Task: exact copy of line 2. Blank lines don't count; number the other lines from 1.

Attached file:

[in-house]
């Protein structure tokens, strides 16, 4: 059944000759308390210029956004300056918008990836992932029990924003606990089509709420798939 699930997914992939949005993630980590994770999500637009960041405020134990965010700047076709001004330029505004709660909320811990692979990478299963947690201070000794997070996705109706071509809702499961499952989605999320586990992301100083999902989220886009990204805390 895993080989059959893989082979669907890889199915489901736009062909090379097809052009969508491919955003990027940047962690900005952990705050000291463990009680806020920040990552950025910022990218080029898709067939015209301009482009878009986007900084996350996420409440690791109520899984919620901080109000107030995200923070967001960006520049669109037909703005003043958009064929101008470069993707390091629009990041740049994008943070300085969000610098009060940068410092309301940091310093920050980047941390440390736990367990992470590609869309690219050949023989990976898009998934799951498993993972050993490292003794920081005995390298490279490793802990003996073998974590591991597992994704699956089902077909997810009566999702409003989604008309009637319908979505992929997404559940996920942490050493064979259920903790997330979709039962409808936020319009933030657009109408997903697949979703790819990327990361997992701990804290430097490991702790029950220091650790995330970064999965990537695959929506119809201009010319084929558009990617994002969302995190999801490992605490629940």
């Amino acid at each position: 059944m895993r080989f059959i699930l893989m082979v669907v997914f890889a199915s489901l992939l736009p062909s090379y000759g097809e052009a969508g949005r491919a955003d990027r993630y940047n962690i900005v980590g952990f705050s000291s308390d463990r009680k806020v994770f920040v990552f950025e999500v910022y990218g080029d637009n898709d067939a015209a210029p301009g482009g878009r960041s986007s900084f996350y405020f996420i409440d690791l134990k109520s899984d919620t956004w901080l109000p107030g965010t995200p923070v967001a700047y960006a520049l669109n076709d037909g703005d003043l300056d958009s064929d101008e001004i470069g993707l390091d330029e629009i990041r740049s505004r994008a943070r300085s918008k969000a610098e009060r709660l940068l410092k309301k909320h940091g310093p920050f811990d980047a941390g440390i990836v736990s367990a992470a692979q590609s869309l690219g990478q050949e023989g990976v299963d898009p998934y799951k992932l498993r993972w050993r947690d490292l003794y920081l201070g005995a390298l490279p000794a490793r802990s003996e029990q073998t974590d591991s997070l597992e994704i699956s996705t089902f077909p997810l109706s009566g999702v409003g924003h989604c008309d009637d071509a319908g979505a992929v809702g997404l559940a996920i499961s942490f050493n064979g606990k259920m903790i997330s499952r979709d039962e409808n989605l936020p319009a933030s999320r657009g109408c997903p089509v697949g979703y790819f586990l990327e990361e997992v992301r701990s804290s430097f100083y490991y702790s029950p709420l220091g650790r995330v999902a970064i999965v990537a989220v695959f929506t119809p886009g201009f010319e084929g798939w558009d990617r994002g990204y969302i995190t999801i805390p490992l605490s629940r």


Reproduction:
């Protein structure tokens, strides 16, 4: 059944000759308390210029956004300056918008990836992932029990924003606990089509709420798939 699930997914992939949005993630980590994770999500637009960041405020134990965010700047076709001004330029505004709660909320811990692979990478299963947690201070000794997070996705109706071509809702499961499952989605999320586990992301100083999902989220886009990204805390 895993080989059959893989082979669907890889199915489901736009062909090379097809052009969508491919955003990027940047962690900005952990705050000291463990009680806020920040990552950025910022990218080029898709067939015209301009482009878009986007900084996350996420409440690791109520899984919620901080109000107030995200923070967001960006520049669109037909703005003043958009064929101008470069993707390091629009990041740049994008943070300085969000610098009060940068410092309301940091310093920050980047941390440390736990367990992470590609869309690219050949023989990976898009998934799951498993993972050993490292003794920081005995390298490279490793802990003996073998974590591991597992994704699956089902077909997810009566999702409003989604008309009637319908979505992929997404559940996920942490050493064979259920903790997330979709039962409808936020319009933030657009109408997903697949979703790819990327990361997992701990804290430097490991702790029950220091650790995330970064999965990537695959929506119809201009010319084929558009990617994002969302995190999801490992605490629940």